When I bought the Galaxy S, it ran on Eclair ie. Android 2.1 which was at the time about a year old. Froyo had come out earlier that year in May, but it wasn’t till the end of November that Samsung managed to release it for Galaxy S owners in India. Samsung has generally been very slack in releasing regular updates for the device. Although Gingerbread has been out for a couple of months now, Samsung has not yet revealed any timelines for updating their flagship phone. I hear it is a similar story with most companies making phones running on Android. That is one of the pain points of not owning the reference phones that come out of Google directly like the Nexus One or the Nexus S, which are updated very regularly. Anyhow, I digress.

Samsung had replaced the stock Eclair UI with their TouchWiz UI. While functional, it was not very attractive(personal taste) which I remedied by quickly installing LauncherPro along with Home Switcher from the market place. The Contact application on the phone also integrated my Gmail, Facebook and Twitter accounts which was great. It tries and detects the same contacts on all three different services and groups them which enables me to open any contact and check out his/her tweets and Facebook updates. It allows for retweets and comments from within the app. Additionally, I have to point out here, Gmail integration with Android is astounding. I wish it would be just as good on other platforms. The calendar on the device integrated beautifully with Google Calendar which was again great. Also, thoughtfully, Samsung added a registered copy of Thinkfree Office which is capable enough for light edits of different Microsoft Office documents. I thought I was in Smartphone heaven. But not quite..

While Android has great features, customizability and a pretty good market place its performance on a device of Galaxy Ss’ calibre leaves a lot to be desired. The Galaxy S has a 1Ghz Hummingbird SoC powering it which packs a PowerVR SGX540 graphics chip inside it – I have Quake 3 running on it butter smooth(which while not playable makes for a great demo of the phones power). Despite this, I ve noticed several stutters in day to day use. Sometimes an app will take an inordinate amount of time to open, sometimes the onscreen keyboard wont respond, sometimes onscreen animations/transitions drop frames, sometimes from inside an app hitting the home button blacks out the screen for a few seconds before drawing the home-screen icons and widgets… The list is endless. I have to attribute these slowdowns to both Google and Samsung. Google, I believe, has not really designed Android to take advantage of GPUs in most phones nowadays for most onscreen animations.There seems to be a general lack of performance optimizations right across Android as well, perhaps it was Samsung’s job to do this for their device. Also, from several sources online, I ve come to know that the filesystem that Samsung has implemented, called RFS, offers very poor performance. Apparently there is no concept of buffering here and whenever there are multiple write requests to disk, each process completely locks the filesystem to write and ten releases it for the next waiting process.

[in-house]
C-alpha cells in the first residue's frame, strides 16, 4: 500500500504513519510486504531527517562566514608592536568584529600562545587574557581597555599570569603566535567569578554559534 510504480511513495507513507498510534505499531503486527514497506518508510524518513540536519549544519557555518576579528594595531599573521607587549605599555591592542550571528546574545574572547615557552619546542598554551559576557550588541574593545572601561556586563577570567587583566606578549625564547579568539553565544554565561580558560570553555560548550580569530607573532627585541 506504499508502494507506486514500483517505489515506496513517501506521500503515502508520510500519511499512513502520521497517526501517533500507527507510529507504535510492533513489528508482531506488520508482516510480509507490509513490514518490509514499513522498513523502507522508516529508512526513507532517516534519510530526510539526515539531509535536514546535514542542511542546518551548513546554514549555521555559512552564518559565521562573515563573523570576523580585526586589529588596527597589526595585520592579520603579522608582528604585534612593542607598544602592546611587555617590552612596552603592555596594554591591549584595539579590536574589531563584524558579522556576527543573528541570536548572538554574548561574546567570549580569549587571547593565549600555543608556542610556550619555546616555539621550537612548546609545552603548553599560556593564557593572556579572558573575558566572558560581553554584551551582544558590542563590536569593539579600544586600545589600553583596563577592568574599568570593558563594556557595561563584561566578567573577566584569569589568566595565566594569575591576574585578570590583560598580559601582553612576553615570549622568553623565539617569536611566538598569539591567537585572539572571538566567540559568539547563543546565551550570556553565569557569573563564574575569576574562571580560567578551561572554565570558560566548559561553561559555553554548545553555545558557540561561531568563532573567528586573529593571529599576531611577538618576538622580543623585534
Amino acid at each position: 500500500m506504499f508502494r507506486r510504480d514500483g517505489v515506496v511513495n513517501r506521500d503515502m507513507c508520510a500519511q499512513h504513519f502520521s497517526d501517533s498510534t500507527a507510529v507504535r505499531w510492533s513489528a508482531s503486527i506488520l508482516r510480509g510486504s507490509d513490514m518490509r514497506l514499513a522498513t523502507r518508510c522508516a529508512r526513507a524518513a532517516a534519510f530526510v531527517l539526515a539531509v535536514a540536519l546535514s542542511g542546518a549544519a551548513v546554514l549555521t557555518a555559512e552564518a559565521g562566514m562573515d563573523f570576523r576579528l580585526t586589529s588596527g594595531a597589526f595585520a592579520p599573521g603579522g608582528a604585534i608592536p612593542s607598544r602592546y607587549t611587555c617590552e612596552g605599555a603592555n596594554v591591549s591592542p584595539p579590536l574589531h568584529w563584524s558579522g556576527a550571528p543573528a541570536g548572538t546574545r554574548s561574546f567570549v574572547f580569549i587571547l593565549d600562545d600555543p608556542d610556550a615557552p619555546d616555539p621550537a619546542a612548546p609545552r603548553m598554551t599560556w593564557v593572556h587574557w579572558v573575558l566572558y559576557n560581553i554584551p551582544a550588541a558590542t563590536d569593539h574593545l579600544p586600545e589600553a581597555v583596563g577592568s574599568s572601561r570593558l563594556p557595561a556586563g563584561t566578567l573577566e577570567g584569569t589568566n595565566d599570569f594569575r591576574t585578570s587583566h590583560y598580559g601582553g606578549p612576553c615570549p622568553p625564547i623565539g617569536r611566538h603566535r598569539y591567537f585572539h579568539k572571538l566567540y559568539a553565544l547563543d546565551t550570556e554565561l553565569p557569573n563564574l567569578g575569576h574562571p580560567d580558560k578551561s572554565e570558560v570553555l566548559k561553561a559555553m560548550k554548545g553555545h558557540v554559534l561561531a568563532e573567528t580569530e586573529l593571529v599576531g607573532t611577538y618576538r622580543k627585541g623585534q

I ve taken a lot of pains to try and attain lag-free nirvana on my phone. I rooted the device and installed RyanZAs excellent One Click Lag Fix(OCLF) which brought down the freezes by about 90%. The phone felt almost iOS fast after that. In fact, I had to do this twice – once for Eclair and once again for Froyo. To be frank, Froyo was a pretty disappointing update. I was hoping it would unleash the power of the Hummingbird, but it did not improve overall performance noticeably(actually it reduced my Quadrant score from 2200 to around 1900) and most of the new features it brought along were not relevant to me. When I have 16GB of space on device, I do not have to move applications to the SD card! Although it offered the option to tether my phone to my PC, my service provider charges exorbitantly for it.